Cartilage-on-a-chip, an example of complex mechanical stimulation using Fluigent’s technology
In understanding the processes responsible for osteoarthritis or other cartilage diseases, exploring the response of chondrocytes to external mechanical and chemical stimulations can lead to innovative therapies. While traditional approaches have allowed the scientific community to highlight some particularly interesting behaviors of chondrocytes, their lack of physiological relevance can lead to false conclusions.
In this application note, we report a new method for 3D chondrocyte culture using a microfluidic platform associated with Fluigent products, enabling researchers to create a relevant cartilage model subject to complex mechanical stimulation.
This application note was made possible thanks to Séverine Le Gac and her team at Applied Microfluidics for BioEngineering Research (AMBER). For more information, visit the team website.
What’s the value of simulating complex mechanical stimulation?
Articular cartilage is a type of connective tissue located at the end of long bones to protect them from friction and to help them support heavy loads (Fig 1). It is usually bathed in synovial fluid, and is therefore subject to mechanical and biochemical activity.
Biochemical or mechanical breakdown of the cartilage results in a disease called osteoarthritis, the most common joint disease, which affects millions of people worldwide. Numerous models have been developed by scientists to understand the processes underlying this disorder, with the goal of finding an optimized cure. However, current methods usually rely on 2D cultures of chondrocyte cells in static conditions, which is physiologically far from the in-vivo 3D assembly of the cells inside an extracellular matrix constantly exposed to fluid flows.
Microfluidics is of growing interest in the scientific community, as it allows for perfused 3D culture of cells, enabling the development of highly physiologically relevant models in systems referred to as organ-on-a-chip. In these models, complex mechanical stimulations can be reproduced by the controlled injection of fluids into the system.
Séverine Le Gac’s team developed a cartilage model in which an agarose hydrogel containing cultured human chondrocytes is subject to compression through the pressurization of actuation chambers to trigger membrane deformation (Fig 2). The effect of this advanced mechanical stimulation on cells was observed.
Generating complex mechanical stimulation
Pressure generator: An MFCS-EZ pressure controller was used for fluid injection with an excellent response time and high stability. Pressure ranging from 0 to 1500 mbar was generated.
Valves: Three 2-switch valves were connected to the pressure generator and a vacuum pump to apply positive or negative pressure to the three actuation chambers and generate complex mechanical stimulation. The valves were connected to a switchboard to allow monitoring on the computer.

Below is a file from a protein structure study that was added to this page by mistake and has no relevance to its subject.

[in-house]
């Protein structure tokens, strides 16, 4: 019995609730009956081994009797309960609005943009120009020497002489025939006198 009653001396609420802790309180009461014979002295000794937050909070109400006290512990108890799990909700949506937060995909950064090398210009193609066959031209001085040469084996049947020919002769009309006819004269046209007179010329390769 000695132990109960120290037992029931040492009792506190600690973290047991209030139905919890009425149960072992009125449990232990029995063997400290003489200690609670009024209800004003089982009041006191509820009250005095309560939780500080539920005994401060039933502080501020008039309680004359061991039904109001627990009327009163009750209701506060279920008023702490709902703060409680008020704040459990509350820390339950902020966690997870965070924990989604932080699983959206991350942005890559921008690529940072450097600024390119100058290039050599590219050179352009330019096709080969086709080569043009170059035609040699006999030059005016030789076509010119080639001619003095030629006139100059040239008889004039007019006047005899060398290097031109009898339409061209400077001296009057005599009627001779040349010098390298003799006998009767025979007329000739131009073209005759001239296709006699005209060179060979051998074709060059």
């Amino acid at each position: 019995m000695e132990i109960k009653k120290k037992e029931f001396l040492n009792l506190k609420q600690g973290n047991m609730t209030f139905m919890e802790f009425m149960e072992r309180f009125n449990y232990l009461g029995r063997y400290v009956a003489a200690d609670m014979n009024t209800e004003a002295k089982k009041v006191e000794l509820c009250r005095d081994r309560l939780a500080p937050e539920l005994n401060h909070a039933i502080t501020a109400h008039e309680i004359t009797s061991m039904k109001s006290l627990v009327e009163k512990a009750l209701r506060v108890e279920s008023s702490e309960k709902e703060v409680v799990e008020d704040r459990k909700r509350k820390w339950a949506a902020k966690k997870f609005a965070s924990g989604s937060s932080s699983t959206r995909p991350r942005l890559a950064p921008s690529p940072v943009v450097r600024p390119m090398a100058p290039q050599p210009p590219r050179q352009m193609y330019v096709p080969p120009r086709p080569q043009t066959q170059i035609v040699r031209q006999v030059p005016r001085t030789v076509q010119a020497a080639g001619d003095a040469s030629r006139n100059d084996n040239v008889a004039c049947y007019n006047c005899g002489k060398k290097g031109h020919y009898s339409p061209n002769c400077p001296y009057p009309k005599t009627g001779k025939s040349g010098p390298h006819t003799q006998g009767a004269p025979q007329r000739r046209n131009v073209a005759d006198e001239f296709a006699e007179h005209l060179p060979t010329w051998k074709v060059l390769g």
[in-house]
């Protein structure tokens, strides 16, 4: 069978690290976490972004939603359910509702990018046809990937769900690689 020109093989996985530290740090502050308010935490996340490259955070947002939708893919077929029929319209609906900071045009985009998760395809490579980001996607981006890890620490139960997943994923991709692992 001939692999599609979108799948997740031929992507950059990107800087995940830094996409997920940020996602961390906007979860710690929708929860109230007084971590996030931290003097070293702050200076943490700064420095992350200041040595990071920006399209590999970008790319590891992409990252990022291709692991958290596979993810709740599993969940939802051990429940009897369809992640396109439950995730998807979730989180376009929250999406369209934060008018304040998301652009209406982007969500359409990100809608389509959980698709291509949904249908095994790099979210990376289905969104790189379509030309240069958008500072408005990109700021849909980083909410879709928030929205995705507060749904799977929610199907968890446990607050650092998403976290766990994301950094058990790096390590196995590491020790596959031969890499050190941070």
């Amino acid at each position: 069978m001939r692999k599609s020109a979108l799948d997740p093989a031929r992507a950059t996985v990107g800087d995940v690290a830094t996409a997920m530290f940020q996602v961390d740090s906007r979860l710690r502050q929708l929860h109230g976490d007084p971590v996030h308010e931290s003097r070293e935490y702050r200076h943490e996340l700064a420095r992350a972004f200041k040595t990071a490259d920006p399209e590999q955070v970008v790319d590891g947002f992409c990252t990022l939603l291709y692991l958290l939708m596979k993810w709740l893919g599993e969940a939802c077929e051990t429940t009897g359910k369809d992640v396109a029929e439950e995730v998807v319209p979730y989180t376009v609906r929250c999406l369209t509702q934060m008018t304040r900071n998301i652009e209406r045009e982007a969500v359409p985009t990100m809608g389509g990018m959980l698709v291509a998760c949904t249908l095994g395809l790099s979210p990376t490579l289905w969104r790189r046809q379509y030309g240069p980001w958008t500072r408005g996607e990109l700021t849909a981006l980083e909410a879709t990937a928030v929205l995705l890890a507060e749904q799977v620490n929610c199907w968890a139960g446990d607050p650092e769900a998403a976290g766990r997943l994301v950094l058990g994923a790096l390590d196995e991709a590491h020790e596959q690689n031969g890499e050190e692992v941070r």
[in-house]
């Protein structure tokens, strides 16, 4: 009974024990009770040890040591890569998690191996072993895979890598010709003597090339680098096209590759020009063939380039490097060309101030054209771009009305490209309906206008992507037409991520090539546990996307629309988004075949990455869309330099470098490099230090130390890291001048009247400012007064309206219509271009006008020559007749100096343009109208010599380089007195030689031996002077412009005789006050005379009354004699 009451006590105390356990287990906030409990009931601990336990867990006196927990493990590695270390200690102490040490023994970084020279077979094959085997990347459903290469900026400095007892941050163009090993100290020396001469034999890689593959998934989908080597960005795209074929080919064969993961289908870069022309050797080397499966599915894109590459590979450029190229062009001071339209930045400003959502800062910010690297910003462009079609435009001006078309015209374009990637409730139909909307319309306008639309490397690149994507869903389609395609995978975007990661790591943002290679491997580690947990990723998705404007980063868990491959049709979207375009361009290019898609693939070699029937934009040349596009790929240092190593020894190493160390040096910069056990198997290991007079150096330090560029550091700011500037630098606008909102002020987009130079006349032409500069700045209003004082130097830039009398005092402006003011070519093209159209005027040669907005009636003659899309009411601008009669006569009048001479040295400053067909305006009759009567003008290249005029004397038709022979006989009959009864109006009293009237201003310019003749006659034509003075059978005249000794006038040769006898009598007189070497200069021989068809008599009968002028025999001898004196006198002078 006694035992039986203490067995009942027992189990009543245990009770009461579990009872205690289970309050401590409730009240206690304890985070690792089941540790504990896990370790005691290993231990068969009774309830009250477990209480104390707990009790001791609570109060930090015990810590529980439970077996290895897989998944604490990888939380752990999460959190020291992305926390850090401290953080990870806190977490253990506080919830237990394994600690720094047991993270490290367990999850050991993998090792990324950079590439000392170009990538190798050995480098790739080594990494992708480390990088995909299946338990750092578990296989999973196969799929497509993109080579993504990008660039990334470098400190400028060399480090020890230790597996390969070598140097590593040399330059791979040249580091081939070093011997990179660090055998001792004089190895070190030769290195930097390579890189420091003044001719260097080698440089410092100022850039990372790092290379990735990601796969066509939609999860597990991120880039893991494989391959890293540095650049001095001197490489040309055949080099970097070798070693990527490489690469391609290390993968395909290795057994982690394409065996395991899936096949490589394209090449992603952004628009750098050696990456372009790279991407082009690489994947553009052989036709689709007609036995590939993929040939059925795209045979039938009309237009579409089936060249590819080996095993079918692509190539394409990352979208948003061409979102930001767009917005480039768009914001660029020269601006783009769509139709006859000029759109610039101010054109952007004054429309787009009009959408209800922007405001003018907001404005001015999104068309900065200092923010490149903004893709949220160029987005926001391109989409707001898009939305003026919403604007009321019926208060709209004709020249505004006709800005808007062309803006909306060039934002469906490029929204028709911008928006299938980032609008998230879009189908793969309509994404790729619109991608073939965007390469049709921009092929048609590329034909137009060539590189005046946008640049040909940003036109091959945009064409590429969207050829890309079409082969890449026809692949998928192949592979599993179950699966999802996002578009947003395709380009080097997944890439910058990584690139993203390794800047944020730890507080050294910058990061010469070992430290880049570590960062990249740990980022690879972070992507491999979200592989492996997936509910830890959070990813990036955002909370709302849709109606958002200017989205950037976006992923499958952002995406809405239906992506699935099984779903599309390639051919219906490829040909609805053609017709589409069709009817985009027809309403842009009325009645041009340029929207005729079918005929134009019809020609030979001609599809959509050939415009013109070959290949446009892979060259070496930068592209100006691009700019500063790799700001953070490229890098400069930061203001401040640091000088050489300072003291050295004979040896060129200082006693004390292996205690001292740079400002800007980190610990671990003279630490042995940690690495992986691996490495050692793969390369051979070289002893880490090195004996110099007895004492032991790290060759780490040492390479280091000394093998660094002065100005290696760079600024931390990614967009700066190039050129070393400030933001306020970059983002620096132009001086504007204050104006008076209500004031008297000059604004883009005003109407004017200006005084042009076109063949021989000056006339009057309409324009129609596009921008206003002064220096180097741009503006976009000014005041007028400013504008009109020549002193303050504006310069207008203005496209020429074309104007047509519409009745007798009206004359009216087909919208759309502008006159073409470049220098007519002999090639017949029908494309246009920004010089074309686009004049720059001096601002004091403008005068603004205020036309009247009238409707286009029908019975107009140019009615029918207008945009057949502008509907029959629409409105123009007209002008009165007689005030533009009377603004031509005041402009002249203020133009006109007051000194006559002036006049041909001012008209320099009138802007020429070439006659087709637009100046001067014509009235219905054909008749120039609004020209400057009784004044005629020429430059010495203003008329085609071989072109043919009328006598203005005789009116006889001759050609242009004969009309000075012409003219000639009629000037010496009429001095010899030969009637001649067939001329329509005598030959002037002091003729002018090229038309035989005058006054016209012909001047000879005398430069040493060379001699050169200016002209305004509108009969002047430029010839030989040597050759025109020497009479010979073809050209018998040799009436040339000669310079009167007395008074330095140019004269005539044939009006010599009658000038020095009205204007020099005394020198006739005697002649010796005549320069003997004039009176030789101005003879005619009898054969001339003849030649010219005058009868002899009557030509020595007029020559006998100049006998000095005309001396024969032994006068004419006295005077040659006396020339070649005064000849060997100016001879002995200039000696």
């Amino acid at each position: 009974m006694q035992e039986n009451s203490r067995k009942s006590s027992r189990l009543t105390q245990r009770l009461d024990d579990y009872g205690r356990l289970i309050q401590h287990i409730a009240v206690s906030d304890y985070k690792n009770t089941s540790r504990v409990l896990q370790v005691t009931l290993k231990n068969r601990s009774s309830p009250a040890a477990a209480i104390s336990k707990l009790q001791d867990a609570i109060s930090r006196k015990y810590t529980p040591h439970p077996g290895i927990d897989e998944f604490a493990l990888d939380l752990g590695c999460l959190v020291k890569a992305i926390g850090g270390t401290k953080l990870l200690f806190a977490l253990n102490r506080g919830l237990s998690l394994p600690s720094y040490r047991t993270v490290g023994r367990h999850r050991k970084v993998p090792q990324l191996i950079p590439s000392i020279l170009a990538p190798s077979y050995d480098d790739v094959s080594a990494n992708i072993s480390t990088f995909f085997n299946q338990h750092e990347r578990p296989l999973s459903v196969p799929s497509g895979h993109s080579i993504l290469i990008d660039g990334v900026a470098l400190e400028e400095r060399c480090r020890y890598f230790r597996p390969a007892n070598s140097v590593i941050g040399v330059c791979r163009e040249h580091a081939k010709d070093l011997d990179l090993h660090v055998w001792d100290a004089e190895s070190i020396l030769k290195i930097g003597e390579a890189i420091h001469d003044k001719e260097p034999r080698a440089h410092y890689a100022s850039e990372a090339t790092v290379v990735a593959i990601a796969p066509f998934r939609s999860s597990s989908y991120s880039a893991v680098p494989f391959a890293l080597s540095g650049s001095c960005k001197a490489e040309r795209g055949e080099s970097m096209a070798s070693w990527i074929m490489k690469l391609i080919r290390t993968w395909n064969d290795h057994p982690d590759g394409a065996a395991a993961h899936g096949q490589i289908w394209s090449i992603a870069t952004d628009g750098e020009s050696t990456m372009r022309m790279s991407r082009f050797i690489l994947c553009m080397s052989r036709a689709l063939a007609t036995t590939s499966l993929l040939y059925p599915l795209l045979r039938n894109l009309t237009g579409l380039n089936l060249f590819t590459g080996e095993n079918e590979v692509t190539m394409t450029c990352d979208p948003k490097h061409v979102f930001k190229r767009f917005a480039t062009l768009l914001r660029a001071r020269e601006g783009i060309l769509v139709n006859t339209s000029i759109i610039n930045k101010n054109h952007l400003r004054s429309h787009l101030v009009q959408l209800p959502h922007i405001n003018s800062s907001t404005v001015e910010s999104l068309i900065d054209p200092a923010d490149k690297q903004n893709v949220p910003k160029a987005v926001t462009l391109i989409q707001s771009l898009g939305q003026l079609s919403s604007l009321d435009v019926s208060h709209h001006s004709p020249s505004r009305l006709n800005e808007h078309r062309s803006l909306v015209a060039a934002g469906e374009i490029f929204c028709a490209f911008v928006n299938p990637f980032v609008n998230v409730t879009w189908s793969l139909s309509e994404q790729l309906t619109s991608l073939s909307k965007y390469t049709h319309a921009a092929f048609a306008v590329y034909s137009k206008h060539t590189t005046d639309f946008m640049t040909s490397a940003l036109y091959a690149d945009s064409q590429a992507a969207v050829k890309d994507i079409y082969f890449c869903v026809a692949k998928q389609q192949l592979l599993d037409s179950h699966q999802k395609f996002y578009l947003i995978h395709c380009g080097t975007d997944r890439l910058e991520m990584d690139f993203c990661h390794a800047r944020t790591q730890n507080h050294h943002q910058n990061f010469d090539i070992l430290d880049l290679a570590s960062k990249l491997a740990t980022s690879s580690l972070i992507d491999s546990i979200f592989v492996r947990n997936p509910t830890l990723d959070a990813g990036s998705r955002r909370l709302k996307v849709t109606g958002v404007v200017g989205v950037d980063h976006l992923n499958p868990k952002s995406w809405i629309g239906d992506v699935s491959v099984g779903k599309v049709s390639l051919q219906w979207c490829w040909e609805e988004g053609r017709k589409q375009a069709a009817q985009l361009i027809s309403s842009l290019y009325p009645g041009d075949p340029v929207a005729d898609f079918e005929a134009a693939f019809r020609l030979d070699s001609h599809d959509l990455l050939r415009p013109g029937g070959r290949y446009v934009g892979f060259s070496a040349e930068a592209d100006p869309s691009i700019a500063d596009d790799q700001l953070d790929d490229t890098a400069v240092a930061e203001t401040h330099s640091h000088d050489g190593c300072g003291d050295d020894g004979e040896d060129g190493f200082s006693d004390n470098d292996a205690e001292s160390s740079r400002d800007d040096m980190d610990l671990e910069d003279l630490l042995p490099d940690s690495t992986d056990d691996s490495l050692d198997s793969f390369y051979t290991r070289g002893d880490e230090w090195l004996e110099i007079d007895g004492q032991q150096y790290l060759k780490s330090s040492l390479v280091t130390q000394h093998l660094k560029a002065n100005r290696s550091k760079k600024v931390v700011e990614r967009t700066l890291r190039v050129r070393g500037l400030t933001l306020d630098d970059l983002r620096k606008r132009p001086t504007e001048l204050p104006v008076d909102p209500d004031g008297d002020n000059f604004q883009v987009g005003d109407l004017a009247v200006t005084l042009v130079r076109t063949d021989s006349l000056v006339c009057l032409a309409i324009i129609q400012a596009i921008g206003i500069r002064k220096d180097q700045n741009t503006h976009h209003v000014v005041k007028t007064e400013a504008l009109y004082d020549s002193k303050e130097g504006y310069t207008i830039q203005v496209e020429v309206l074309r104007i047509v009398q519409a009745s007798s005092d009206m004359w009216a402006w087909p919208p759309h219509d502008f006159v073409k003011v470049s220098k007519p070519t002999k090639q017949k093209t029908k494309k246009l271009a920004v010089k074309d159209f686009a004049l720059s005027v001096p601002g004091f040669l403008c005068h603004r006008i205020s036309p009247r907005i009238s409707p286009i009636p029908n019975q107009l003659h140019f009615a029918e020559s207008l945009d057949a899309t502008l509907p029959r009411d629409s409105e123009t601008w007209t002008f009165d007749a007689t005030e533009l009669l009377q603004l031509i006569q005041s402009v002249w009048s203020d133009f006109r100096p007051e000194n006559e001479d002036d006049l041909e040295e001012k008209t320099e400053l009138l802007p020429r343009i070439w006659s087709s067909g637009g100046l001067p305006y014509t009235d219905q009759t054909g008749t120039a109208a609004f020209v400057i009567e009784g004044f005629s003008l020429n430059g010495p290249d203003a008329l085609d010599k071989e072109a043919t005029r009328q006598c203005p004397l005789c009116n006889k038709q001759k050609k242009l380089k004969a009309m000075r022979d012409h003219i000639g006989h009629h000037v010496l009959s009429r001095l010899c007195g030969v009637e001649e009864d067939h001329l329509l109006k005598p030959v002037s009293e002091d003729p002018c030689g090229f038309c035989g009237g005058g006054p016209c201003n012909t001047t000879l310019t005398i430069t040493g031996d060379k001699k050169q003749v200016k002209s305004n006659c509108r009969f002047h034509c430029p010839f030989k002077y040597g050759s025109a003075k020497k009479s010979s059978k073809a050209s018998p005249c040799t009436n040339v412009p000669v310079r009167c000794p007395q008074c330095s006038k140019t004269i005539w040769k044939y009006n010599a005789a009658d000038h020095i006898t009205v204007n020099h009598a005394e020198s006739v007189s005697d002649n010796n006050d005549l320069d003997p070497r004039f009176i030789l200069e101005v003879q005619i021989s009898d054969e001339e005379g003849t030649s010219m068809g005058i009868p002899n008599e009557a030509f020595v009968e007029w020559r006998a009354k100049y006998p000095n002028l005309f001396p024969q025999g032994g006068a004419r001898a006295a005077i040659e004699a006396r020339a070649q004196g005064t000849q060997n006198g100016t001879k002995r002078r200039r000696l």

Software: Our automation software was used to predefine and automate the pressure levels, enabling the production of complex patterns inside the chip.
The Fluigent setup is shown in Fig 3.
Microfluidic chip: Conventional soft-lithography techniques were used to fabricate the chip, made of poly-dimethyl-siloxane (PDMS) and bonded to a PDMS-coated glass slide. This device allows for 3D culture of chondrocytes under dynamic conditions (nutrient supply) and enables the application of a complex mechanical stimulation by deforming the PDMS membrane using pressure (Fig 4).
Camera: An ORCA-flash 4.0 LT from Hamamatsu Photonics was used to visualize the effect of pressure on the PDMS membrane.
Methods to create complex mechanical stimulation
Experiments were done to verify the cellular viability of chondrocytes upon application of advanced mechanical stimulation. First, a culture of chondrocyte cells isolated from a patient undergoing knee replacement was done. Then cells were cultured inside the microfluidic chamber, with or without (control) mechanical stimuli via application of pressure in the actuation chambers. Several pressures were tested. Finally, a live/dead assay was performed using fluorescent probes to assess cell viability.
It was demonstrated that cell viability was not affected by the membrane deformation. The ratio of living cells to dead cells was similar in the case of chondrocytes subject to complex mechanical stimulation and in the control test.
In addition, a study was performed of the cell deformation due to application of pressure in the actuation chambers, and showed that it was not uniform in the matrix, with a maximum deformation value of 13% close to the membrane, decreasing along the matrix’s depth (Fig 6).
Fluigent products were used as an essential tool to develop a physiologically relevant 3D cartilage model and create a complex mechanical stimulation. The application of pressure in the actuation chambers was demonstrated to have an effect on cell shape, but no effect on cell viability was found. More analysis will be done to evaluate the response of chondrocytes to this deformation.
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